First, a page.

President Donald Trump lashed out again at Meet the Press host Chuck Todd, calling for him to be fired after the Sunday show aired an edited clip of Attorney General William Barr talking about the Justice Department’s decision to drop the Michael Flynn case.
This is certainly not the first time that Trump has targeted Todd: He’s tweeted or retweeted about him 14 other times since taking office, while the President has been on a tear about NBC and its parent company, Comcast, in some of his public statements and at briefings and rallies.
In the clip shown on Sunday’s Meet the Press, Barr, in an interview with CBS News’ Catherine Harridge last week, is asked, “When history looks back on this decision [to drop the Flynn case], how do you think it will be written?”
President Donald Trump Tweetstorm - The Sunday Edition
“Well, history is written by the winners. So largely it depends on who is writing the history,” Barr said.
Meet the Press cut the clip there. Todd, in a roundtable conversation with Richard Haass, Peggy Noonan and Kristen Welker, then said, “I was struck, Peggy, by the cynicism of the answer. It’s a correct answer. But he’s the attorney general. He didn’t make the case that he was upholding the rule of law. He was almost admitting that, yeah, this is a political job.”
A spokesperson for Justice Department, Kerri Kupec, objected to the editing, writing that what was left out was when Barr went on to say in the CBS News interview, “But I think a fair history would say that it was a good decision because it upheld the rule of law. It helped, it upheld the standards of the Department of Justice, and it undid what was an injustice.”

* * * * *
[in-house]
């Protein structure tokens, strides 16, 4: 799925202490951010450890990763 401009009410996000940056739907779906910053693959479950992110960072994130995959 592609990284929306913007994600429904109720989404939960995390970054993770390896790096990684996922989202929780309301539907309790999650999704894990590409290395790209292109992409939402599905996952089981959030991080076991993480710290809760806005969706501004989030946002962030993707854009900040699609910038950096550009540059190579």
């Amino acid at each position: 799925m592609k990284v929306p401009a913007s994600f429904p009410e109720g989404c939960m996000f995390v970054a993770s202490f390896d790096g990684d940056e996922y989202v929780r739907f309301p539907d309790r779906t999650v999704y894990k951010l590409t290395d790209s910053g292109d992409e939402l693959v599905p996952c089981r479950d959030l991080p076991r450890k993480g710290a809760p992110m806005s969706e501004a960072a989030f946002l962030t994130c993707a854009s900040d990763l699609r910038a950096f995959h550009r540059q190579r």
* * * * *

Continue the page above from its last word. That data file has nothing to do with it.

She wrote, “Very disappointed by the deceptive editing/commentary by @ChuckTodd on @MeetThePress on AG Barr’s CBS interview. Compare the two transcripts below. Not only did the AG make the case in the VERY answer Chuck says he didn’t, he also did so multiple times throughout the interview.”
The show said that it was an honest error. Meet the Press tweeted back to Kupec on Sunday, “You’re correct. Earlier today, we inadvertently and inaccurately cut short a video clip of an interview with AG Barr before offering commentary and analysis. The remaining clip included important remarks from the attorney general that we missed, and we regret the error.” In coverage of the Flynn case last week, there was also plenty of commentary and coverage that focused solely on the soundbite, “history is written by the winners” and not the rest of Barr’s quote. CBS Evening News also cut off Barr’s quote when it ran portions of the exclusive interview on Thursday.
Late on Sunday, Trump, on a Mother’s Day tweetstorm of more than 100 tweets and retweets, picked up on the error, and accused Todd of intentionally leaving out the rest of Barr’s remarks. He also tweeted the name of FCC chairman Ajit Pai. The president has previously suggested that NBC’s license should be challenged, even though the FCC licenses individual stations, not networks. Pai also has said that the FCC does not have the authority to act on an issue of program content.
The Justice Department filed a motion last week to drop the case against Flynn, Trump’s former national security adviser. In November 2017, he pleaded guilty to making false statements about the nature of his contacts with the ambassador to Russia. Trump has repeatedly claimed that Flynn was unfairly prosecuted as part of Special Counsel Robert Mueller’s Russia investigation.
But in February 2017, Flynn was fired from his position at the White House for lying to Vice President Mike Pence about the conversation he had with Russian Ambassador Sergey Kislyak. “I had to fire General Flynn because he lied to the Vice President and the FBI. He has pled guilty to those lies. It is a shame because his actions during the transition were lawful. There was nothing to hide!” Trump tweeted on December 2, 2017, shortly after Flynn’s plea.
On Monday, Trump tweeted or retweeted again on Todd. One FCC commissioner, Jessica Rosenworcel, responded to Trump’s tweet. “This is not how our rules work. The FCC doesn’t sanction stations for what journalists say,” she wrote.
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